Probabilistic Coastal Inundation (File Download)

Map layers showing the extent of potential future coastal inundation have been developed for the coastline of Australia. These can be used for hazard assessment, in conjunction with information about local inundation effects and historic inundation events. An example application of the hazard layers using the Australian Exposure Information Platform (AEIP) to generated exposure reports is also provided for 2100.
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Click here for: Coastal Inundation States/Territories - LGA's

Coastal inundation layers are available for all Local Government Areas (LGAs) within Australia for different annual probabilities of coastal inundation (greater than 95%, between 95% and 50%, between 50% and 5% and less than 5%) for a given average recurrence interval (ARI) extreme coastal water level. The layers are at 5 metre resolution and are available in vector spatial file formats (.geoJSON .shp).

The layers available for download represent 20-year periods centred on 2005 (baseline) and projected future periods centred on 2050 and 2100 for two different global socioeconomic pathways (SSP1-2.6 and SSP5-8.5L*) including a low-confidence, high impact scenario that assumes high-end future greenhouse gas emissions and rapid ice sheet loss (SSP5-8.5L*). Two flood frequencies are available to identify land that will be likely flooded every year (1 year ARI) and land that will have a 1% chance of being flooded in a year (100 year ARI, when conceptualised in a stationary climate). AEIP exposure reports are provided for the year 2100 for both SSPs and a 100 year ARI return level.

On request layers are also available for 20-year periods centred on 2030, 2050, 2090, 2100 and 2150 for five different global socioeconomic pathways (SSP1-1.9, SSP1-2.6, SSP2-4.5, SSP3-7.0 and SSP5-8.5), plus a low-confidence, high impact scenario that assumes high-end future greenhouse gas emissions and rapid ice sheet loss (SSP5-8.5L) for a range of ARIs. Extraction of exposure reports from the AEIP is also posible for requested hazard layers. 

Zipped folders representing different time periods, SSPs, and ARI combinations include both shapefile and geoJSON files for the resulting hazard layers. An automated report, ending in "report.html," is also generated. This report details the values used to create the hazard layers and includes tables of extreme water levels, plots showing return levels and future water level predictions, as well as low-resolution plots of the input domains and the resulting hazard layers. The geoJSON files for the hazard layers include graphical attributes that can be displayed when uploaded into web mapping software (e.g. National Map) A shapefile is also provided which details the input data and calculated water levels (i.e. the metadata)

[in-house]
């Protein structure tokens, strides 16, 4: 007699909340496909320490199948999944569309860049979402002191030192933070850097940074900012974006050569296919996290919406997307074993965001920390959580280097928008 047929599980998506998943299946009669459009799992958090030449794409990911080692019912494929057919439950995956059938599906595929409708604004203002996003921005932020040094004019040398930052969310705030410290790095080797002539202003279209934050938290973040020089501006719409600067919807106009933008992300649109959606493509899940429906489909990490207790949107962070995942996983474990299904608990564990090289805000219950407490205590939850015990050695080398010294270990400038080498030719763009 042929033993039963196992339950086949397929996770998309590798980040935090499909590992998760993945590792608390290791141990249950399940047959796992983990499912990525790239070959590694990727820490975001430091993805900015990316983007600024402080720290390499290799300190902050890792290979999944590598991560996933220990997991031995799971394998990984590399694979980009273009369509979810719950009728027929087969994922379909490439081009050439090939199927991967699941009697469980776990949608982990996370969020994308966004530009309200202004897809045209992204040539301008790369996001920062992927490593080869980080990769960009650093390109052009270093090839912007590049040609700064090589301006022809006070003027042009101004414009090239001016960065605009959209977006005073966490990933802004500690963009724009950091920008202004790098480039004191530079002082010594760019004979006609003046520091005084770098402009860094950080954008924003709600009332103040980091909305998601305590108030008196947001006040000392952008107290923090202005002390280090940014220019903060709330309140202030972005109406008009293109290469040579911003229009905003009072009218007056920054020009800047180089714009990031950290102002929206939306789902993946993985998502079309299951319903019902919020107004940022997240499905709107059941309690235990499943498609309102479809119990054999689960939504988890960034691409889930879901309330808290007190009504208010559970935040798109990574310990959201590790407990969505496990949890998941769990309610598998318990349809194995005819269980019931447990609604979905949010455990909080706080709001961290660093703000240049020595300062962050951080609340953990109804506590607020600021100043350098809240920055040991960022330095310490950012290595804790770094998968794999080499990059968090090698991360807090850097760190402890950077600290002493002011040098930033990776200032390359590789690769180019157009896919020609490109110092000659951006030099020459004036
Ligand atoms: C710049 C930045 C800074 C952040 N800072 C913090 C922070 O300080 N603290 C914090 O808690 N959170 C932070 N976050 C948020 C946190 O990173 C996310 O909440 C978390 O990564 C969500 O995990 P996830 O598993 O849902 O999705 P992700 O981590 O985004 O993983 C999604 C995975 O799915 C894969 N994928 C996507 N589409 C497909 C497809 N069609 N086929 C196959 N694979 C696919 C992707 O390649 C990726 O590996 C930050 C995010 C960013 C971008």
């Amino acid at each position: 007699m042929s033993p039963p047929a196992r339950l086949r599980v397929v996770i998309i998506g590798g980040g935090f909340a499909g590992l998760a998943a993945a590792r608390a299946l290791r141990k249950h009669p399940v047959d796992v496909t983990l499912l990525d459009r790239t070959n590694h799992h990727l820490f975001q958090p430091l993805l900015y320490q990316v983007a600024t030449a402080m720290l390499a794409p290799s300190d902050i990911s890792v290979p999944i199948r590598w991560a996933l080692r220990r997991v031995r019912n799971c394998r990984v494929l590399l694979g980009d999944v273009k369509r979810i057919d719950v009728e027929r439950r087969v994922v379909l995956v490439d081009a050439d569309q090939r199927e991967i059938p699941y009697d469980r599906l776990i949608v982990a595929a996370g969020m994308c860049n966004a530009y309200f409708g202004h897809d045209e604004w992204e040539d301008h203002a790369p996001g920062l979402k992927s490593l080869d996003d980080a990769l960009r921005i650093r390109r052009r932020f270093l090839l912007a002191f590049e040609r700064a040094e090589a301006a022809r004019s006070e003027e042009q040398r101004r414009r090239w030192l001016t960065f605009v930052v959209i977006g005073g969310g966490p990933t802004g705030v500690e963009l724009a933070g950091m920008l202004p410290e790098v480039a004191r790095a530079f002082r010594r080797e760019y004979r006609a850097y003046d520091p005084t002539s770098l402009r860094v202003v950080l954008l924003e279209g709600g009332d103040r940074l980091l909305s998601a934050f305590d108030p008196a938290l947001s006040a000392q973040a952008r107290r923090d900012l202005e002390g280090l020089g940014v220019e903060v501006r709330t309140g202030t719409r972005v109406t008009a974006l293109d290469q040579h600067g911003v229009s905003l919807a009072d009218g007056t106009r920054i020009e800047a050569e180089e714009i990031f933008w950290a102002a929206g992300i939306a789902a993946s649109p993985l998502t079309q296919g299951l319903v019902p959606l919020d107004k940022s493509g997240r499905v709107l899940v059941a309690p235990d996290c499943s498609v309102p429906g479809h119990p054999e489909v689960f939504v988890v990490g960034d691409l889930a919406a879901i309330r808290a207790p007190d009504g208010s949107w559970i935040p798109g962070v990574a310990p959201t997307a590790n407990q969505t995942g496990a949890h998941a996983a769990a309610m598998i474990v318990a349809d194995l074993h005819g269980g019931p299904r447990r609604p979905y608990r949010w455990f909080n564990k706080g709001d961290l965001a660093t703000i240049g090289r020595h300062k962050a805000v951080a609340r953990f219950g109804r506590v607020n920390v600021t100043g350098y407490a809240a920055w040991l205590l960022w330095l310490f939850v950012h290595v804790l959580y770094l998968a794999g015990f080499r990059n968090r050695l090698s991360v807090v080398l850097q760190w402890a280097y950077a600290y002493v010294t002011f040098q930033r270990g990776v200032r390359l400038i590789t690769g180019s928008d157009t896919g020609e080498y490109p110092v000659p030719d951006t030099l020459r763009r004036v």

*The high-end scenario was selected because it in part addresses the significant uncertainty in the possible SLR estimates (beyond the IPCC likely range) from the contribution of glacial melt, and regional variations in mean sea levels (Fox-Kemper et al 2021). Also the high-end scenario (SSP 5-8.5) covers the range of state government policy benchmarked SLR allowance, which are designed to manage future risk associated with coastal flooding and erosion. For example, South Australia has a sea level planning benchmark of 1 metre by 2100, which is much higher than the AR6 upper range value of 0.92 for 2100 for a 4C global warming level (SSP3-7.0). The upper range value of SSP 5-8.5 Low Confidence is also the only scenario that covers a previous national coastal risk assessment which adopted 1.1 m as a plausible value for sea-level rise based on post AR4 science.  

Tech Report link avalible soon.


O'Grady, Julian; Gregory, Rebecca; Erwin, Tim; & Hemer, Mark (2024): Probabilistic Coastal Inundation. v1. CSIRO. Service Collection. 

Conditions of use and acknowledgement


Use of the data is subject to the CSIRO AgData Shop conditions of use ( In addition:

Further information and feedback

You are encouraged to contact us at if you require assistance with the data, including its interpretation. Feedback on the data, including on its utility, documentation, pricing and conditions of use is welcome.